And so, after ten years at the helm of AREVA, the French nuclear conglomerate that was supposed to build Italy’s power plants, Anne Lauvergeon (a.k.a. “Atomic Anne”) has been dismissed by Nicolas Sarkozy. Luc Orsel, chief executive of AREVA, will replace her, but the change is a traumatic one.
Former deputy secretary general for François Mitterrand, Lauvergeon was so business savvy that she worked her way up to become the head of a strategic industry for France, the only country in the world to obtain over 74% of its electricity from nuclear power (in the world’s other nuclear countries, the average normally ranges between 20% and 35%). However, in recent years she has been at odds with EDF (Électricité de France), the state energy giant (which also has a 2.5% stake in AREVA), particularly with its boss Henri Proglio, who enjoys Sarkozy’s support.
However, personal feuds aside, the dispute has a technical-political foundation that affects virtually all of Europe. Lauvergeon (to whom Sarkozy even offered a ministry in 2007, to no avail) is a great supporter of the EPR (European Pressurized Reactor or Evolutionary Power Reactor), a third-generation system designed to produce more energy and have higher safety levels (more emergency cooling systems, greater protection of the core and other precautions) than the previous generations of PWRs (Pressurized Water Reactors).
The EPRs were not only Lauvergeon’s great plan but also the great hope for France to become the world’s leading provider of turnkey power plants. The four plants they were supposed to build in Italy were to use EPR reactors produced by AREVA. China (the leading non-European country to order this kind of reactor) is building two EPR plants in Taishan, in the industrial province of Guangdong.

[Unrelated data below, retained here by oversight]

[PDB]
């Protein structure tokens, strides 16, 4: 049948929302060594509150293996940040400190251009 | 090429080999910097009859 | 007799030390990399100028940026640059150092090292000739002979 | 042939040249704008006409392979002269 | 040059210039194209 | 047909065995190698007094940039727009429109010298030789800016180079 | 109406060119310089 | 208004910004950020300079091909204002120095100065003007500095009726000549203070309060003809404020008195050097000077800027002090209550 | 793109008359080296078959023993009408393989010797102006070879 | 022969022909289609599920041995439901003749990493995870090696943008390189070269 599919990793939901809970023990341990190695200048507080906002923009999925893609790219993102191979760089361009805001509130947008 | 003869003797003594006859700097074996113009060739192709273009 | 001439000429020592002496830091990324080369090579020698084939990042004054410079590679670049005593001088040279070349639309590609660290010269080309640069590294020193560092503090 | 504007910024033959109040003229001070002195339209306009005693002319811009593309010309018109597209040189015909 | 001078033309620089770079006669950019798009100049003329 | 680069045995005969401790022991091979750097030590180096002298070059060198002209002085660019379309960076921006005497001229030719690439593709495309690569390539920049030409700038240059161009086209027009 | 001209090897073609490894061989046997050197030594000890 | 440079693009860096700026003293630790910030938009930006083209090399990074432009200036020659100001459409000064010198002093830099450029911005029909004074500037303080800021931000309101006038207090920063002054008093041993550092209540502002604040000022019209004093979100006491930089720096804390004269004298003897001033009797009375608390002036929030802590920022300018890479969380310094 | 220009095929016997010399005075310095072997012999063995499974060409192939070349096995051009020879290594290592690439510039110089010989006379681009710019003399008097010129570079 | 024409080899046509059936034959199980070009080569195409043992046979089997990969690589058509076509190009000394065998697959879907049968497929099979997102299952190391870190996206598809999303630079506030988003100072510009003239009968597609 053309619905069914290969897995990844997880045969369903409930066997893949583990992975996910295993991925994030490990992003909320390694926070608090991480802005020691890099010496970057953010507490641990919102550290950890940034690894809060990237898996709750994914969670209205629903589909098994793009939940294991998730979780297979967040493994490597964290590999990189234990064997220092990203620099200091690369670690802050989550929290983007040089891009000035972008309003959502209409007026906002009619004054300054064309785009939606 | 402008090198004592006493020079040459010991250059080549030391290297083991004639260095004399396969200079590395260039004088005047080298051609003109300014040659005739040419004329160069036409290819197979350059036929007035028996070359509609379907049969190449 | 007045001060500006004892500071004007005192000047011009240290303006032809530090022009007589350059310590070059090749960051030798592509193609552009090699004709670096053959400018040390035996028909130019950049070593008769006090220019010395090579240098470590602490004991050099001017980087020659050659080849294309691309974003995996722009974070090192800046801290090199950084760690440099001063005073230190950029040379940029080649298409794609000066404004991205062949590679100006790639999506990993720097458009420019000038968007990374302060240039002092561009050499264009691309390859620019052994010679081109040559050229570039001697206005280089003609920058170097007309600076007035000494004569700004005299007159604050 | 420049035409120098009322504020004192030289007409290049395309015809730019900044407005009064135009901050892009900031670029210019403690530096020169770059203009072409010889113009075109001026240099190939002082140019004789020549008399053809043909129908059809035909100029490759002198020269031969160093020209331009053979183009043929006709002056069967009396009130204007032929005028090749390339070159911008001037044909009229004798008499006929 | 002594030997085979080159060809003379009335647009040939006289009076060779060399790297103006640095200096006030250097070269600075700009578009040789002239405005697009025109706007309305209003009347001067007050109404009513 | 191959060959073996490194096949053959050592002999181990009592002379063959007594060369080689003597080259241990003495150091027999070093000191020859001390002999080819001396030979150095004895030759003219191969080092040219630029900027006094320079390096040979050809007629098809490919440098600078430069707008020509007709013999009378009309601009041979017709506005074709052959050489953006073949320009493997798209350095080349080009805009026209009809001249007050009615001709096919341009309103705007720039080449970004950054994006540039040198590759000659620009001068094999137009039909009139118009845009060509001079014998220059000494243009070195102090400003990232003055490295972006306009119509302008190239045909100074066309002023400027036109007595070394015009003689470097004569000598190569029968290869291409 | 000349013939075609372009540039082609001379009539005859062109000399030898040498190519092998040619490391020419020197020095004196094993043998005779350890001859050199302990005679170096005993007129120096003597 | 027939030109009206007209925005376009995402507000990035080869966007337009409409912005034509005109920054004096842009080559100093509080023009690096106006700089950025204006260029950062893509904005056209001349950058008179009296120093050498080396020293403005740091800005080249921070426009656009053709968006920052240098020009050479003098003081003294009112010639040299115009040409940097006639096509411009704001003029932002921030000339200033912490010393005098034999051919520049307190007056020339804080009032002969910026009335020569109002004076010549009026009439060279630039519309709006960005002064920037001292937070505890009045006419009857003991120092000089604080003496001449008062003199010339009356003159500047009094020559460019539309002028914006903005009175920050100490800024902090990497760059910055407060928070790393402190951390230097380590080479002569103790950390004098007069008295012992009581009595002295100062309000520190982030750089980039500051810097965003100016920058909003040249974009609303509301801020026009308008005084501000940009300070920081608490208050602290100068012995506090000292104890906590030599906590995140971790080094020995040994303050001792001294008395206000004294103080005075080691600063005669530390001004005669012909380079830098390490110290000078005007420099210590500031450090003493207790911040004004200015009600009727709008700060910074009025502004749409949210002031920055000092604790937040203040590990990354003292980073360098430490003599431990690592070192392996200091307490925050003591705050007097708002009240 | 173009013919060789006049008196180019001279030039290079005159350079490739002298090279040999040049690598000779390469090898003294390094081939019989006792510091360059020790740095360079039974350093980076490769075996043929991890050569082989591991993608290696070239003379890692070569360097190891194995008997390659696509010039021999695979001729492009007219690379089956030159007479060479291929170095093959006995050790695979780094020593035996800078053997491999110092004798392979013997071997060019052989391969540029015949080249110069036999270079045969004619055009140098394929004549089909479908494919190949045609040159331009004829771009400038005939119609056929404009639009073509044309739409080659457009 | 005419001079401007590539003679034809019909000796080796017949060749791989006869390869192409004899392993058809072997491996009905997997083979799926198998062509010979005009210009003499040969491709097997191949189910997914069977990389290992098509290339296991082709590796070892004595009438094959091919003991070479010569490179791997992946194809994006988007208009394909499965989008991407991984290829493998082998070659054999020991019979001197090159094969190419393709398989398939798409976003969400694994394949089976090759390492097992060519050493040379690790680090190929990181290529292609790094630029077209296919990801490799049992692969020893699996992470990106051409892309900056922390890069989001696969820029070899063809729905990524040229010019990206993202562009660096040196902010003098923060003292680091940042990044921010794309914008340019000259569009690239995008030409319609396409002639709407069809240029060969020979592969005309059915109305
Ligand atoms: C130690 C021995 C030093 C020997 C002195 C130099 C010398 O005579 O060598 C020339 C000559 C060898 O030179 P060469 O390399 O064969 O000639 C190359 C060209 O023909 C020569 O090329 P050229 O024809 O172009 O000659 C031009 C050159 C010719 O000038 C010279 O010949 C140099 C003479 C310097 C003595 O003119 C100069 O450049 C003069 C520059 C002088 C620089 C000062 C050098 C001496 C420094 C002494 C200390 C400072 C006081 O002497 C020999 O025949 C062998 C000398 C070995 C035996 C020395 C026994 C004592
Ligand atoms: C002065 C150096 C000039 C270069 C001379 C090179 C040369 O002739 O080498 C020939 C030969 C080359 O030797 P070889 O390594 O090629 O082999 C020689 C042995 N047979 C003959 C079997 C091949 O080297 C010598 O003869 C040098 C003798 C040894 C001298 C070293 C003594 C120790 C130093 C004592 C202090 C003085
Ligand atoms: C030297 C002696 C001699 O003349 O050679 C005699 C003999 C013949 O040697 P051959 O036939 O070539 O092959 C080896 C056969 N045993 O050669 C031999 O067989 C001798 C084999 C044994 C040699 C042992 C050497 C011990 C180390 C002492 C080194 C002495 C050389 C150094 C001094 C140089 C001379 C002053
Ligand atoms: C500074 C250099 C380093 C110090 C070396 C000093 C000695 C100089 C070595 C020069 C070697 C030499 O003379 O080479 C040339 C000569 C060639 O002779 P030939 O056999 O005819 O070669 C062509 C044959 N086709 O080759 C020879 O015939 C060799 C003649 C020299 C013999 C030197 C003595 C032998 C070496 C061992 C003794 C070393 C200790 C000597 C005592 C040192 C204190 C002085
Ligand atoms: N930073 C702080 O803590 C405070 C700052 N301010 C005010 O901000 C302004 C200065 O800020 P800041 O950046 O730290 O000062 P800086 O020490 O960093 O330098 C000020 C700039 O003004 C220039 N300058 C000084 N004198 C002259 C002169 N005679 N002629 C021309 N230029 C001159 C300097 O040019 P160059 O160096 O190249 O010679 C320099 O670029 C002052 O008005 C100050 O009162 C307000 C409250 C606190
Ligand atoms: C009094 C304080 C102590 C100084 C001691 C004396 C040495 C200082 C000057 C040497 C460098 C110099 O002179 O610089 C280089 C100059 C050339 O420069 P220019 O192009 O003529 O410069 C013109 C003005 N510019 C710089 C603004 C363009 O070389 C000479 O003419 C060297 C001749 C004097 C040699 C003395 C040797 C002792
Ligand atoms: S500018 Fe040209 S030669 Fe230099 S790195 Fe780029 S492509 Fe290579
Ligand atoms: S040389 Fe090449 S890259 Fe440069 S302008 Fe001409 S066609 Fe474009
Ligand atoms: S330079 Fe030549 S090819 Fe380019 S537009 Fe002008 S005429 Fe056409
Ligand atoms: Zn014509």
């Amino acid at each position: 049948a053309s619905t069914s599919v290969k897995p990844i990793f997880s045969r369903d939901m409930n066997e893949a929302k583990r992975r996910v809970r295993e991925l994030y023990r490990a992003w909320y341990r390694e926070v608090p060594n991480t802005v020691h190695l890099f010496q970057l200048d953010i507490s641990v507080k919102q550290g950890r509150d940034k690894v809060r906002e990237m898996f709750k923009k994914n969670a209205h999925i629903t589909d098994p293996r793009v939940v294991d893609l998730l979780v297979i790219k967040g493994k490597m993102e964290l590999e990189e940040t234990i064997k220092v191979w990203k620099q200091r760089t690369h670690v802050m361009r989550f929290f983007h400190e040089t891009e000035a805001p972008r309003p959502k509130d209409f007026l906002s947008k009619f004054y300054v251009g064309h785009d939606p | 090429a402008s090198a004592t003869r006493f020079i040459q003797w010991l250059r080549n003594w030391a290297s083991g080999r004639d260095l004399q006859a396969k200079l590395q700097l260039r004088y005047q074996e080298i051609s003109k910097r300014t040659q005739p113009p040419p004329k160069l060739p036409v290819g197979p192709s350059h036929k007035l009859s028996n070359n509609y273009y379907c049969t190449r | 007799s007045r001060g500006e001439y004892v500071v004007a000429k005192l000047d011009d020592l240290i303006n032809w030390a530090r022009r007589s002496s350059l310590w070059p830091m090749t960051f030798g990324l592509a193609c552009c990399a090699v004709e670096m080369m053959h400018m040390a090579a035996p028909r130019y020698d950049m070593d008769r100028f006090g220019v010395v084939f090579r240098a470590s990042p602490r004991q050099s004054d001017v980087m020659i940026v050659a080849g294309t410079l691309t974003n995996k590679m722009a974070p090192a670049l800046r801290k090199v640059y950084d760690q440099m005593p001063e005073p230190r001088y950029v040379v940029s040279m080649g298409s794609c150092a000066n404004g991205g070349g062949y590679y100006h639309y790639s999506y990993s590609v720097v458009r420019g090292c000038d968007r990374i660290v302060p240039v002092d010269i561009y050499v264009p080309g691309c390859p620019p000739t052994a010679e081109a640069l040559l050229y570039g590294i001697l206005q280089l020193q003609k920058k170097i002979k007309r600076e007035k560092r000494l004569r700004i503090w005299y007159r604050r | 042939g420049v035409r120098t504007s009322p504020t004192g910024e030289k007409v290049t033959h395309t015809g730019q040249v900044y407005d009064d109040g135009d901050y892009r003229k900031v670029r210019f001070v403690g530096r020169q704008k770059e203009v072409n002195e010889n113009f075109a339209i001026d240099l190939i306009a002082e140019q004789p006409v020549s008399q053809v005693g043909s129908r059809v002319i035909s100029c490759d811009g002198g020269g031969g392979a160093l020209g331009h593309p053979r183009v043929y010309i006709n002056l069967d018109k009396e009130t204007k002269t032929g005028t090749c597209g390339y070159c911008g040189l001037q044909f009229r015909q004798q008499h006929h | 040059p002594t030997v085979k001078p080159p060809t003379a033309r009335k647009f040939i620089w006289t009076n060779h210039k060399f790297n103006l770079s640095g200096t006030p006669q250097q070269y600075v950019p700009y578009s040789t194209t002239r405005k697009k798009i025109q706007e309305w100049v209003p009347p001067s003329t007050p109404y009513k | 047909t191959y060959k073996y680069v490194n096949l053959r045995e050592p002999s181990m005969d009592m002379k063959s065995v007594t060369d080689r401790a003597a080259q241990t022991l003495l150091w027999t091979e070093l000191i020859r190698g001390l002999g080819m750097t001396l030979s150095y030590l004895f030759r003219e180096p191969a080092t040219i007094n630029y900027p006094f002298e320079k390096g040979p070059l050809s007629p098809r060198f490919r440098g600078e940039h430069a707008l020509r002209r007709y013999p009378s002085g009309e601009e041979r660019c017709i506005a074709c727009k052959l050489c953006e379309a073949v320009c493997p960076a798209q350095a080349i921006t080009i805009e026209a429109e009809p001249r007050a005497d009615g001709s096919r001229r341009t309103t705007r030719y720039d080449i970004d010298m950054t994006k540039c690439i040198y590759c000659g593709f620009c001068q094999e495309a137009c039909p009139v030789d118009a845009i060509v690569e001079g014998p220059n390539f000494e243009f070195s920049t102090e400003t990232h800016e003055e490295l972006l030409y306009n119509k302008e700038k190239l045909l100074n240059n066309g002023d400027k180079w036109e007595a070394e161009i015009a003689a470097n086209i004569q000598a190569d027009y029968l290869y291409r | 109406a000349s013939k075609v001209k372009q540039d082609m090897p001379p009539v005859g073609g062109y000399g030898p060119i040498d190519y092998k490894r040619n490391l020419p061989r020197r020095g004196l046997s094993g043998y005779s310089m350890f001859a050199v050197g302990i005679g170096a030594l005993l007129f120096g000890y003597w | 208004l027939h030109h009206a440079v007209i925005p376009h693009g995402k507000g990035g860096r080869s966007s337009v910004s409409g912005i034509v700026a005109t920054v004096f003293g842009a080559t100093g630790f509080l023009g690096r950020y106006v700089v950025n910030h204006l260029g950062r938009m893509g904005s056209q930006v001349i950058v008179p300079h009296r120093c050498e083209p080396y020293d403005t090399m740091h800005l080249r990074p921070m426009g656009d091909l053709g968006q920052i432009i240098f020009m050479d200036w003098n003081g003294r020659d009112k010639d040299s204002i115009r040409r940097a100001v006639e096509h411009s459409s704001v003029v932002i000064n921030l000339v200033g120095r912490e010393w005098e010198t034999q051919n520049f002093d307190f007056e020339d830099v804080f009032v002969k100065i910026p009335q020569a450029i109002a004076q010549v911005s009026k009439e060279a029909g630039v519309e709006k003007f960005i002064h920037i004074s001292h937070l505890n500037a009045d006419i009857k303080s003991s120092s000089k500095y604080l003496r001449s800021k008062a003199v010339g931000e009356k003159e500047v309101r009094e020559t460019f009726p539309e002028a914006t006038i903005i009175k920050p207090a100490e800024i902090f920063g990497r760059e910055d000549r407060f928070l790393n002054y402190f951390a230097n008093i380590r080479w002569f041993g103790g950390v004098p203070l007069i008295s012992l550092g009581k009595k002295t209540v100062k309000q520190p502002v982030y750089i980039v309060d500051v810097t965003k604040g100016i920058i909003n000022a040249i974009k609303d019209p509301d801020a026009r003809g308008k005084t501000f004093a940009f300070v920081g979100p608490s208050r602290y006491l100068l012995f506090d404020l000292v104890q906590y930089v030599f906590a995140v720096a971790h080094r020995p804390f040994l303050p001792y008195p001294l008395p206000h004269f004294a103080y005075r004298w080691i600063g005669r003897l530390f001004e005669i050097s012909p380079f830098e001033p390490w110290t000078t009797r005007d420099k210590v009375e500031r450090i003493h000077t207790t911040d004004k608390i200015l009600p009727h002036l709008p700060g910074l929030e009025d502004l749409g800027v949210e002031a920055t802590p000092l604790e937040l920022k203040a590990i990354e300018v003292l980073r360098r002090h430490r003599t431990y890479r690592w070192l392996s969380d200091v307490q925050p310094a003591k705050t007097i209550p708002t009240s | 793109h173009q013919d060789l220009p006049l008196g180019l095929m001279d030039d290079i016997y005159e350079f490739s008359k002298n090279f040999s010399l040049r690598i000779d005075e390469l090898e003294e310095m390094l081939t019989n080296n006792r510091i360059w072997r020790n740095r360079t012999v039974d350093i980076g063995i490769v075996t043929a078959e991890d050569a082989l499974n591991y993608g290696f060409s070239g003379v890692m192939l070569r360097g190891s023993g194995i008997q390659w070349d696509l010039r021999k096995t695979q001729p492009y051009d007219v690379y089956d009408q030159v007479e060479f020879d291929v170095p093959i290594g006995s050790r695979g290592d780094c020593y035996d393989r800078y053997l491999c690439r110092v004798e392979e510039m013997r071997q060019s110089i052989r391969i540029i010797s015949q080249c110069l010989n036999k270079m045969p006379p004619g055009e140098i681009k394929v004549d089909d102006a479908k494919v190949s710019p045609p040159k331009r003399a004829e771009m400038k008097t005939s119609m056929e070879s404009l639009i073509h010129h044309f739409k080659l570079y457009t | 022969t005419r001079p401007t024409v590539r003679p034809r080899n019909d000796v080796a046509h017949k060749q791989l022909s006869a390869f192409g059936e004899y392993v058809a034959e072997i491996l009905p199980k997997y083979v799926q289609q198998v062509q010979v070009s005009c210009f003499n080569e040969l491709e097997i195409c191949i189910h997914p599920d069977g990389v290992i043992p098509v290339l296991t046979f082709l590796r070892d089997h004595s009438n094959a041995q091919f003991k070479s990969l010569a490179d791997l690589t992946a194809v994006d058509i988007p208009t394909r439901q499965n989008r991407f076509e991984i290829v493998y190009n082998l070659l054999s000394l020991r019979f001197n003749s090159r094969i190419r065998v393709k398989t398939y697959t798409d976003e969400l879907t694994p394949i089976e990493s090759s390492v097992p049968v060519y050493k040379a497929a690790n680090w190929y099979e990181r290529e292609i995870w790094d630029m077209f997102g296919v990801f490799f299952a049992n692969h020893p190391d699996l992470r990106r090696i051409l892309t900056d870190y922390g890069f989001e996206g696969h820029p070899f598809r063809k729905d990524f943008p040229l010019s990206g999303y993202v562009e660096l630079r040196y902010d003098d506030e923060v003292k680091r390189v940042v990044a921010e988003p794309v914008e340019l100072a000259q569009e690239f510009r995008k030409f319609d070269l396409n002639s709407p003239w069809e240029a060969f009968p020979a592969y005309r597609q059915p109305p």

So, all’s well? Not exactly. In Finland, the construction of the Olkiluoto power plant, equipped with AREVA’s EPR reactors, has become a serious ordeal and is three years behind schedule. AREVA had to appropriate 2.6 billion euro to compensate for any delays and malfunctions. This setback follows one from a year and a half ago, when the United Arab Emirates turned down AREVA’s tender for the construction of four nuclear reactors and instead signed with a South Korean consortium (with the participation of American and Japanese companies). A deal worth 20 billion dollars proved to be a mirage in the desert, and Sarkozy was steaming with rage.
At that point, Lauvergeon’s fate was sealed. And the Fukushima disaster, which appears to support her theories, resulted in such severe losses (AREVA shares have plummeted by 28%) that it put her in even further trouble. Sarkozy wants to cash in. He isn’t interested in plans for a highly powerful reactor (the EPR can produce up to 1600 megawatts) which is safer than its predecessors yet therefore far more expensive and complex. Particularly at a time when Europe—from Germany to Italy, from Switzerland to Spain—has put a halt on nuclear development. Therefore, make way for “older”, less powerful, less safe reactors that are easier to sell. If you’re looking for safety, come back later.